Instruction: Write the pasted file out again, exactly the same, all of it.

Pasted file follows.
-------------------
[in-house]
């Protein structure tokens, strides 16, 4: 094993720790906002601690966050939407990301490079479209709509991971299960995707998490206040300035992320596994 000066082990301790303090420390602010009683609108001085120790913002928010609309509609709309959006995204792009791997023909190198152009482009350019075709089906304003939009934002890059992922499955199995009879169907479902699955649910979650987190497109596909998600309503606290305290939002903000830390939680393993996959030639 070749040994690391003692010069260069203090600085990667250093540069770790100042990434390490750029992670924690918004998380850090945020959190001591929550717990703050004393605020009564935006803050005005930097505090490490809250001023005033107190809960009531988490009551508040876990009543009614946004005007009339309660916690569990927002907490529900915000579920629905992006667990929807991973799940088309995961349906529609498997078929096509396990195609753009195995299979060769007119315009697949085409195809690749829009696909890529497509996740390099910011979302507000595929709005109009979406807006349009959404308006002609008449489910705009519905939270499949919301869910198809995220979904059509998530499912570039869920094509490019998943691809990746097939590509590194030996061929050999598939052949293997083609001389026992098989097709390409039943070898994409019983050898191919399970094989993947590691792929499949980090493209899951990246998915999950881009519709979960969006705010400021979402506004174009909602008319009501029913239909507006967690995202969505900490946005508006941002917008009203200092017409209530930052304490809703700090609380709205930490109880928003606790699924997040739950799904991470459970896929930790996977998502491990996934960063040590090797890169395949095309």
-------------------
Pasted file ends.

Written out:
[in-house]
């Protein structure tokens, strides 16, 4: 094993720790906002601690966050939407990301490079479209709509991971299960995707998490206040300035992320596994 000066082990301790303090420390602010009683609108001085120790913002928010609309509609709309959006995204792009791997023909190198152009482009350019075709089906304003939009934002890059992922499955199995009879169907479902699955649910979650987190497109596909998600309503606290305290939002903000830390939680393993996959030639 070749040994690391003692010069260069203090600085990667250093540069770790100042990434390490750029992670924690918004998380850090945020959190001591929550717990703050004393605020009564935006803050005005930097505090490490809250001023005033107190809960009531988490009551508040876990009543009614946004005007009339309660916690569990927002907490529900915000579920629905992006667990929807991973799940088309995961349906529609498997078929096509396990195609753009195995299979060769007119315009697949085409195809690749829009696909890529497509996740390099910011979302507000595929709005109009979406807006349009959404308006002609008449489910705009519905939270499949919301869910198809995220979904059509998530499912570039869920094509490019998943691809990746097939590509590194030996061929050999598939052949293997083609001389026992098989097709390409039943070898994409019983050898191919399970094989993947590691792929499949980090493209899951990246998915999950881009519709979960969006705010400021979402506004174009909602008319009501029913239909507006967690995202969505900490946005508006941002917008009203200092017409209530930052304490809703700090609380709205930490109880928003606790699924997040739950799904991470459970896929930790996977998502491990996934960063040590090797890169395949095309």